Yesterday, I wrote about the potential dangers of viewing community college academic programs as profit centers. A community does not fund a college to make money – at least not directly. A community college – and the students who attend it – represent a long-term investment by the community in its residents.
So, defining academic programs as profit centers directly conflicts with the community’s overall investment plan. Problems start when administrators shift the focus of college operations from the community to the college’s annual bottom line. By separating a program’s value to the community from its cost to operate, community college administrators deny the community its rightful return-on-investment.
Using yesterday’s example, the cost of EMT training in Montgomery, AL does not change that community’s need for EMS personnel at all. The cost is irrelevant because Montgomery needs EMS personnel. The community has willingly funded the community college and all its academic programs. Community members did so knowing that certain types of education are both expensive and necessary for the good of the community.
Having nurses in the community outweighs the cost of a nursing program. Similarly, the value of having auto mechanics, welders, computer programmers, and IT technicians in the community outweighs the cost of the academic programs to train them.
Community college administration should adhere to its own standards
Demanding profit from a degree program denies the community the benefit that would result from its voluntary subsidy. “Responsible stewardship of the taxpayer’s dollar” requires a clear understanding of the taxpayer’s initial motive for providing the dollar. Naturally, the taxpayers expect something in return for their investment. But that expectation does not reside in community college financial statements. Instead, it lies in the community.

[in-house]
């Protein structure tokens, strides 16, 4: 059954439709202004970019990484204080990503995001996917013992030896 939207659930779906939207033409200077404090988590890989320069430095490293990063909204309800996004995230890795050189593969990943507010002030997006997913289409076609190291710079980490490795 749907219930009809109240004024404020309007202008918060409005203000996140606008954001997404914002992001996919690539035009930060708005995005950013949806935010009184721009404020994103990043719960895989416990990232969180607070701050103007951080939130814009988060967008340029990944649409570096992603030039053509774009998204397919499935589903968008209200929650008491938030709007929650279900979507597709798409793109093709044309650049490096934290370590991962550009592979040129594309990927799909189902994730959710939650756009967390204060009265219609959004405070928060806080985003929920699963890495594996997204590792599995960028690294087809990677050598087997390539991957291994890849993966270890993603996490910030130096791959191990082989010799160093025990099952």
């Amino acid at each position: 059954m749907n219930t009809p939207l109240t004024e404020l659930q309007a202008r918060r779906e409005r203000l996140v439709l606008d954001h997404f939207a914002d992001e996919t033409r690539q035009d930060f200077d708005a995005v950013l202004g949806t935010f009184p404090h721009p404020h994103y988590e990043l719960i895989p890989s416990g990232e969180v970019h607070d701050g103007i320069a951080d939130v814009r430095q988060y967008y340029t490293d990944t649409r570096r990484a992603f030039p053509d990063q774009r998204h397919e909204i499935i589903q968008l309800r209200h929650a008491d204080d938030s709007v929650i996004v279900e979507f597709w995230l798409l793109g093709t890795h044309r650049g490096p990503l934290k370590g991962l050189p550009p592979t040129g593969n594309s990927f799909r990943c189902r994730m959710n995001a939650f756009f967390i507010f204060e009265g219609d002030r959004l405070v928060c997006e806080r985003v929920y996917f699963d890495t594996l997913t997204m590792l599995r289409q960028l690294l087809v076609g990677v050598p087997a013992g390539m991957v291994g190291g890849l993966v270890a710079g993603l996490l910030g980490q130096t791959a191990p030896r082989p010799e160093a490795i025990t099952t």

Does the community have enough nurses? Mechanics? Welders? Bookkeepers? Childcare workers? EMS workers? If yes, then the community has the desired return on its investment. But if the community does not have enough of these (and other) workers, and the community college administration terminates these academic programs because they do not support themselves, the community can NEVER get its ROI.
Ironically, the focus on turning a profit does not extend to the administration itself. Administrators never require themselves to generate revenue that equals or exceeds their own salary and benefits costs. They do not see their own hyper-inflated salaries, benefits, deferred compensation, bonuses, allowances, and incentives as integral to the institution’s financial imbalances. They chronically overestimate their own value and scurry around looking to cut “costs” when institutional expenses exceed income.
In their haste to make themselves look like competent businesspeople, administrators cannot see their cuts to instruction as failures. But they are failures of the highest order because they impair the community’s long-term ability to sustain itself.
Trustees should never accept cuts to instruction as a stop-gap budget measure. The cost of instruction is rarely the problem at a community college, but the cost of administration often is.
Photo Credit: Peretz Partensky, via Flickr